Rogue One: A Star Wars Story contains plenty of references, whether direct or subtle, to the original Star Wars trilogy that the movie’s timeline immediately precedes. While Rogue One didn’t go overboard with its references, it still retains much of the charm of all the little details that make the Star Wars universe unique.
Much of what makes the world of Star Wars so distinctive is its unique language and vocabulary. One of the original trilogy’s most amusing linguistic moments came in The Empire Strikes Back when Princess Leia (Carrie Fisher) burned Han Solo (Harrison Ford) by calling him a “stuck-up, half-witted, scruffy-looking nerf herder.” Nerf herders have rarely appeared (or even been mentioned) in any part of the Star Wars canon since they were first mentioned in Empire, but they were almost part of another Rogue One reference to the originals.
Rogue One story writer Gary Whitta held a Twitter Q&A in which he fielded a variety of questions about the movie. Whitta, who is credited as a co-writer of the story for Rogue One along with Lucasfilm’s John Knoll, was asked if there were any characters he would have liked to see get a cameo appearance in Rogue One. He revealed that the original story for Rogue One contained “actual nerf herders.”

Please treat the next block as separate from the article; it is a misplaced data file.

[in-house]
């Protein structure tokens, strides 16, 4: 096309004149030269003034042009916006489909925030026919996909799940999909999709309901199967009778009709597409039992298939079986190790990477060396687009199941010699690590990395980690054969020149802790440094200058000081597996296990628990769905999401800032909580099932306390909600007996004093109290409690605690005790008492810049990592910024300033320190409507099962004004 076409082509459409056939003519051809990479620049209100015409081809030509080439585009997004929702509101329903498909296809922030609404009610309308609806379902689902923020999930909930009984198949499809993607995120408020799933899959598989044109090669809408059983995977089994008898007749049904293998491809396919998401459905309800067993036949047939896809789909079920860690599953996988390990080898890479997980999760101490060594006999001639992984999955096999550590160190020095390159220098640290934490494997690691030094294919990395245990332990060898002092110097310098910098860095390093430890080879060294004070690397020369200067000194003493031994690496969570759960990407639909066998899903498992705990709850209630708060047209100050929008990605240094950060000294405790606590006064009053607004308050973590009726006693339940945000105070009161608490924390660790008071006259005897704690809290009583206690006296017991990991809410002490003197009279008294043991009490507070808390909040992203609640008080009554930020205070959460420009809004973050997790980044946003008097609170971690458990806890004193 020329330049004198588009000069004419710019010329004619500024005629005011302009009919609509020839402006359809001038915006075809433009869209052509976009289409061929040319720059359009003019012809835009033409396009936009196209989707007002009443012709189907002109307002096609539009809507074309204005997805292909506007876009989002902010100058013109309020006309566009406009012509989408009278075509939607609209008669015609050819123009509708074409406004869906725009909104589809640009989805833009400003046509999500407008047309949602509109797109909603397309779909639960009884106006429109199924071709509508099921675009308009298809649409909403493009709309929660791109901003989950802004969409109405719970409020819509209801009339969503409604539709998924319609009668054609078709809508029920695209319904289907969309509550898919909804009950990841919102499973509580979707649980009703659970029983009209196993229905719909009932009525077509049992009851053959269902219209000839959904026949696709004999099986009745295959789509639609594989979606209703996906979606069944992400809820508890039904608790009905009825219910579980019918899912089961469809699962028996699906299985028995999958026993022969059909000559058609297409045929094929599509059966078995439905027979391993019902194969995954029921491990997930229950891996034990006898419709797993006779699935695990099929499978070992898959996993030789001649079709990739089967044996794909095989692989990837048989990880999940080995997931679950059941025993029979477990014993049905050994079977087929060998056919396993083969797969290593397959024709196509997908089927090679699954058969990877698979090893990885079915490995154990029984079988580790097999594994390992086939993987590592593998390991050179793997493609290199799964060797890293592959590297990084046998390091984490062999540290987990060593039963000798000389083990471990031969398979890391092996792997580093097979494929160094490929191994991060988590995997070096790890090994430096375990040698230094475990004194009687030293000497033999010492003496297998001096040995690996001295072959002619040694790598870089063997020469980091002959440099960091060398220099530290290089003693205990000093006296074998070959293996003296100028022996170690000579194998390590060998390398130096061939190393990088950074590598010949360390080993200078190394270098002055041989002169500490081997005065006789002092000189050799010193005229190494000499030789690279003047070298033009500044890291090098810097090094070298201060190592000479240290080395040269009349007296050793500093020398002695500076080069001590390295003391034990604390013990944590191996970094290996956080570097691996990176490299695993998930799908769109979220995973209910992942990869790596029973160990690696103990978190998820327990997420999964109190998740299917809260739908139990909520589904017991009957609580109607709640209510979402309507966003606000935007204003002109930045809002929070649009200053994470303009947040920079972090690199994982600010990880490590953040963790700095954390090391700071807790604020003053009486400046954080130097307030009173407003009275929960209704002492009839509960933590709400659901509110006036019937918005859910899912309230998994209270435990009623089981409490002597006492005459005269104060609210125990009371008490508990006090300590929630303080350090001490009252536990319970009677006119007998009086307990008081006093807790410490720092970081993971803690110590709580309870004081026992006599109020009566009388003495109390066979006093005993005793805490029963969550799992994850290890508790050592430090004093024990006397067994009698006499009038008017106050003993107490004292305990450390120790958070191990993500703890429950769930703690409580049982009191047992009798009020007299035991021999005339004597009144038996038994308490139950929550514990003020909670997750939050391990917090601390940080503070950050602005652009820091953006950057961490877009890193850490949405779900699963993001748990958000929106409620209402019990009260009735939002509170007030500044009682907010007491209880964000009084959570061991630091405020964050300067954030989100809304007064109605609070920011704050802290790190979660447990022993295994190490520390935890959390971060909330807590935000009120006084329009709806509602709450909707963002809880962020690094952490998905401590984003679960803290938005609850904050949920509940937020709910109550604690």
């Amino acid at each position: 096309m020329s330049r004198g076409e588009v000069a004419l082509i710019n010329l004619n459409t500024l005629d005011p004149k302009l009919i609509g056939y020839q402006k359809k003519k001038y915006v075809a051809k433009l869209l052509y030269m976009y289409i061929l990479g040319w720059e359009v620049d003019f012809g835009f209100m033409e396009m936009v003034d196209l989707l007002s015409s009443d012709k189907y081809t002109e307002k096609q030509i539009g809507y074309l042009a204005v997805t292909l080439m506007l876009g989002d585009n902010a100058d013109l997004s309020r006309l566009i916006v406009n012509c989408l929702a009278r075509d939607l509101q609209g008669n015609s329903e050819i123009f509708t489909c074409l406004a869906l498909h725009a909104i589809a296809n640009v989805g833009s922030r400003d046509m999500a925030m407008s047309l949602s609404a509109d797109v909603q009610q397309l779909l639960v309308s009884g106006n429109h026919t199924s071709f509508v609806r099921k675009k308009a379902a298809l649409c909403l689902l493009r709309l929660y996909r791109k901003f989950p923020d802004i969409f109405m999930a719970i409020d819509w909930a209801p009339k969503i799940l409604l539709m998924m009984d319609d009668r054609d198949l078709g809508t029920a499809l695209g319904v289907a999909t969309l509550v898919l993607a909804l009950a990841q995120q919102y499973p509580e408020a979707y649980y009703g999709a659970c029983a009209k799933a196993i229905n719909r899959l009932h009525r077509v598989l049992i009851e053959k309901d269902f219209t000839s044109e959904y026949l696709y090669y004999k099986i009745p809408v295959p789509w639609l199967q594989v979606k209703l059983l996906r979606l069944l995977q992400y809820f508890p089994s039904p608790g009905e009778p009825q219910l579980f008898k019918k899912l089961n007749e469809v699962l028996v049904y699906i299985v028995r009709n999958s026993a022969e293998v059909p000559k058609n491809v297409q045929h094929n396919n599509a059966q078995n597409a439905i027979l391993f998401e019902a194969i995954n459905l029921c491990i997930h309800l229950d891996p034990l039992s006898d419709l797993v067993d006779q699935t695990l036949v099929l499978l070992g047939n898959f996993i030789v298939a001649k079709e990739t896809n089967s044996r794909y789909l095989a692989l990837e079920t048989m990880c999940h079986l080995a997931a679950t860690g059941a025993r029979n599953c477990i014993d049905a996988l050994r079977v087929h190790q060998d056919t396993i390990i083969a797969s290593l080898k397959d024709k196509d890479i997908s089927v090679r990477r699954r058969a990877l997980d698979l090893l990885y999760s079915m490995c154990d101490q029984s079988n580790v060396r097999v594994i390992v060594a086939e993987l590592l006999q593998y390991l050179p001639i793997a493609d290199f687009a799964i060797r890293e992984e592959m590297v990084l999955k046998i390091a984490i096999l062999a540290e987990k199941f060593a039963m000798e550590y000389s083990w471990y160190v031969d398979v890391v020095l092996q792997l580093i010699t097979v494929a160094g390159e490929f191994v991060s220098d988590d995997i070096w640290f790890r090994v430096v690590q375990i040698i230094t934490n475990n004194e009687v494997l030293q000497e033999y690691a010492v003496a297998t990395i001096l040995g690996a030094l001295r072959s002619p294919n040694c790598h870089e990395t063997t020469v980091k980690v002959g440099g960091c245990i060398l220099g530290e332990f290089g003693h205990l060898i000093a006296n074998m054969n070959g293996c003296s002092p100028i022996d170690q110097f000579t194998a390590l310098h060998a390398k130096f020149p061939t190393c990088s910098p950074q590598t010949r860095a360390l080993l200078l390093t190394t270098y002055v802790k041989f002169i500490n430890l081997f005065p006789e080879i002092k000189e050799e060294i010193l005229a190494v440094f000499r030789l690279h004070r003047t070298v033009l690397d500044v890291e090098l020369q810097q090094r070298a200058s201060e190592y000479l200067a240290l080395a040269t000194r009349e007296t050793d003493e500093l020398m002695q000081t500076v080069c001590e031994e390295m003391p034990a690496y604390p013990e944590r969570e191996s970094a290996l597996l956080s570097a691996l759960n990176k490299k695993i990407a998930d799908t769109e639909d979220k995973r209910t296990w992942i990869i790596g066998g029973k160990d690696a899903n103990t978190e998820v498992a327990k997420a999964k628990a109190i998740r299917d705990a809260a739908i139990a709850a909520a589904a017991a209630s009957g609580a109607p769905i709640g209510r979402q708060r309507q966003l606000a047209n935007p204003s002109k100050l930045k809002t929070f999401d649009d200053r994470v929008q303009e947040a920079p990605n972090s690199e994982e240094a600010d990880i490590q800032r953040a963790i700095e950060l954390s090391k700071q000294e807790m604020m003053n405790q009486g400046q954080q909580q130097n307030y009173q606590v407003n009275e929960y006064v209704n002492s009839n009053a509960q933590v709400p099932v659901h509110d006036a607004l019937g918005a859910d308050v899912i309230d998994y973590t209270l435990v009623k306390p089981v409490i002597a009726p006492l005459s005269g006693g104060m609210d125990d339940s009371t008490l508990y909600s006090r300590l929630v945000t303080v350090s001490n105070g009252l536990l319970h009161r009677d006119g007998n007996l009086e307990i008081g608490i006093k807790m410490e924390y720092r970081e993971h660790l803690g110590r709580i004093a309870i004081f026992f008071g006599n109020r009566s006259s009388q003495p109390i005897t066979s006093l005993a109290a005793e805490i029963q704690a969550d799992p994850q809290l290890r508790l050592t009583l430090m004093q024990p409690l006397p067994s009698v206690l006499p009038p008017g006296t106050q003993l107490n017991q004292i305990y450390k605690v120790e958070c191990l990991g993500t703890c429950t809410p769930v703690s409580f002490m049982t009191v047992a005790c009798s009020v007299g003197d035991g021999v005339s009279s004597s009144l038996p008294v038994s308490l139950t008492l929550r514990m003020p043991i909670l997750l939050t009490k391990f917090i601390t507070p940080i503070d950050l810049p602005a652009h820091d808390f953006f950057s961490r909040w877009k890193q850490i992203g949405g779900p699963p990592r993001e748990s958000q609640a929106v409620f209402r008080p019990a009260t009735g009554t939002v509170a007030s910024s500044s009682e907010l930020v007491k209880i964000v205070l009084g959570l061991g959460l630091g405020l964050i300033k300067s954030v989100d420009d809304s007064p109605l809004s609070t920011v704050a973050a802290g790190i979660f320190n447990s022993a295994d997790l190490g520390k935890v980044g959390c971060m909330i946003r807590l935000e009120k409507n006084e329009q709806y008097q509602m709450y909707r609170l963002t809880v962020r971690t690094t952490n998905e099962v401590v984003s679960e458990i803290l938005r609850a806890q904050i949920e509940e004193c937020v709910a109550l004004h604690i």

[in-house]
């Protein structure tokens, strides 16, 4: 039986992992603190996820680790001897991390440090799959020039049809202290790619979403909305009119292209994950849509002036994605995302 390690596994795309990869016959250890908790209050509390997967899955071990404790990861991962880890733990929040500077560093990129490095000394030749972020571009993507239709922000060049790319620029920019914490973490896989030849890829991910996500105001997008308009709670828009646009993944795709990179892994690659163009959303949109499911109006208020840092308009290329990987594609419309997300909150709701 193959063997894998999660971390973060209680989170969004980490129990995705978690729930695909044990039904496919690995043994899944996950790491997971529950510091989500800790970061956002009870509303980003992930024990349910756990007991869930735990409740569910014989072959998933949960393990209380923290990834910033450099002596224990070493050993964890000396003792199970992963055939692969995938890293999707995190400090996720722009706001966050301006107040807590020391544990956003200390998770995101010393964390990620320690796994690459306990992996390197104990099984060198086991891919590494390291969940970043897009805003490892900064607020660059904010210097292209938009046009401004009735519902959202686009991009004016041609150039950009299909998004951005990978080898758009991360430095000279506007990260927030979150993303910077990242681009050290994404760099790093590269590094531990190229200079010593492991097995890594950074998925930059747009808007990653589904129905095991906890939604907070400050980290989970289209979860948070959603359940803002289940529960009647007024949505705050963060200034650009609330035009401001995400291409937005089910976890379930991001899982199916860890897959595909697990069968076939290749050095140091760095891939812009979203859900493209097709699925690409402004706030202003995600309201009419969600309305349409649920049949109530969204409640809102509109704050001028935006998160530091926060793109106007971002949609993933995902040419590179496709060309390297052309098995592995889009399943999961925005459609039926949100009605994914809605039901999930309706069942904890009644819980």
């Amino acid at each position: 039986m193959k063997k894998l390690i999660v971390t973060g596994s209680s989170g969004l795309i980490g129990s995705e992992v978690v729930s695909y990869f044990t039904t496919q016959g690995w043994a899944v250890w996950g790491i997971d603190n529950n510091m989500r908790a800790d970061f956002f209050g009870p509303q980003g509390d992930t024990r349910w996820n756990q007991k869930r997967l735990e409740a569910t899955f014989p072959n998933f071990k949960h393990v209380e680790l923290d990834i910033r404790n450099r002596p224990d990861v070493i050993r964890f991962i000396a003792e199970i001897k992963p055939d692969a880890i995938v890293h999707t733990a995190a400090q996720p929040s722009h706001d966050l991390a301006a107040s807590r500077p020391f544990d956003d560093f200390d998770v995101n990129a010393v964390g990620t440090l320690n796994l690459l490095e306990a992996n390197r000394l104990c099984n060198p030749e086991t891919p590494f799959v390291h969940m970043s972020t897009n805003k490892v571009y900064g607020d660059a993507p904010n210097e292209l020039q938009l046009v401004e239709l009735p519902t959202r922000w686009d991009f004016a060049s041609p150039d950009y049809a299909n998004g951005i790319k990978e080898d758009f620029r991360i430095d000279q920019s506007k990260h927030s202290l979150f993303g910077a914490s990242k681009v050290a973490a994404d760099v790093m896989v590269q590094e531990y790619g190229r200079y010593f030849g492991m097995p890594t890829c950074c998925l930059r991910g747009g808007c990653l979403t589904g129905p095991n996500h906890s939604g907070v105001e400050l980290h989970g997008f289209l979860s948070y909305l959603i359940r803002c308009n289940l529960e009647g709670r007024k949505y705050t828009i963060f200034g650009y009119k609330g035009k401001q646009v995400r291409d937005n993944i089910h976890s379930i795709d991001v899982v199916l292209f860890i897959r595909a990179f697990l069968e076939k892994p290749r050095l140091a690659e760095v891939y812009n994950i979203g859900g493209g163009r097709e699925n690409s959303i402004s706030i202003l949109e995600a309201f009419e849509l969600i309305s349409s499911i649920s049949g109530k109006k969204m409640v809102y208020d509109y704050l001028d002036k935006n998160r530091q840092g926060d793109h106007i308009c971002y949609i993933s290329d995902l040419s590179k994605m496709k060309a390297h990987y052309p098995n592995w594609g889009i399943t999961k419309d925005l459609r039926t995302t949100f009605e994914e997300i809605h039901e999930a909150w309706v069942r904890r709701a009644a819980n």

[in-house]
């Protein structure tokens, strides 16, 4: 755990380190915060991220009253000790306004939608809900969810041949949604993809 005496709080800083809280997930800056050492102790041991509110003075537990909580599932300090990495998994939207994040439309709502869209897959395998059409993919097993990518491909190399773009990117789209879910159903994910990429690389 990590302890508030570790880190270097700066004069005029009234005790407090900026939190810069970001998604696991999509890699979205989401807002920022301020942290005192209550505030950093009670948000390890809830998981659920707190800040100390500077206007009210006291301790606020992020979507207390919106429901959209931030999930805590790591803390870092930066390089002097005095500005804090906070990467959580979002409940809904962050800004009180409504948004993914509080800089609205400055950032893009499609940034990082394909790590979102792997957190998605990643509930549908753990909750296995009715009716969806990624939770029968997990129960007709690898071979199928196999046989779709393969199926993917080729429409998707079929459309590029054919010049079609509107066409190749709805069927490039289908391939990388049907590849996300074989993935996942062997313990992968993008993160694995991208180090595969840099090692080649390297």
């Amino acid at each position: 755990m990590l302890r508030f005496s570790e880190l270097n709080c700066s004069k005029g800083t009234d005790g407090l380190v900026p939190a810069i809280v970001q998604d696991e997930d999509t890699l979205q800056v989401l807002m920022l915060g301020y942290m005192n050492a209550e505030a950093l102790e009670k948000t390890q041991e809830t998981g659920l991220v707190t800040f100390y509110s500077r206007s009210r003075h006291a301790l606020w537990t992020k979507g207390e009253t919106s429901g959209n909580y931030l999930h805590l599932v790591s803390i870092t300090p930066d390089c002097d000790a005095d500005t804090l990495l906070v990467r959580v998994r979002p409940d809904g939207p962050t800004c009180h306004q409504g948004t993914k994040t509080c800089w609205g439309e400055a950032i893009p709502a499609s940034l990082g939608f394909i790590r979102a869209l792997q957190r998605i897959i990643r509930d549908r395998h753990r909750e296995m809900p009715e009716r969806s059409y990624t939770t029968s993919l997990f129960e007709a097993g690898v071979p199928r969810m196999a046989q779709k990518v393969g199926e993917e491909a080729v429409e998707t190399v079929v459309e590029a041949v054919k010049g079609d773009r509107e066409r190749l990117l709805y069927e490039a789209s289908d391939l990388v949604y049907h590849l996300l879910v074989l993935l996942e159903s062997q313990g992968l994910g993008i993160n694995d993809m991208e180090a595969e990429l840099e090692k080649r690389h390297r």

— Merry Whitta (@garywhitta) December 20, 2016
Although nerf herders have been referenced in subsequent Star Wars books since their first mention by Leia, Rogue One would have been the characters’ first on-screen appearance in the franchise. Nerf herders made their first comic appearance in issue No. 18 of Marvel’s Star Wars comic book series, which came out in April.
Rogue One had plenty of direct and indirect references to the original Star Wars trilogy, so the absence of nerf herders in the final version of the script was not a big blow to the movie itself. They likely would have been part of a passing mention or brief, inconsequential cameo, such as the one given to C-3PO and R2-D2. Rogue One ultimately stopped itself from going overboard on the references to the original trilogy, and it helped the movie stand strong on its own merit in the end.
Despite cutting the nerf herders from the script, the makers of Rogue One still felt obligated to include the appearance of other original trilogy characters, like the entirely-CGI version of Grand Moff Tarkin. It’s up for debate whether many of the references to the original trilogy were necessary. But there’s little doubt that nerf herders would have served little to advancing the plot or developing the characters of Rogue One, so in retrospect it’s arguably for the best that they ended up on the cutting room floor.
Source: Gary Whitta
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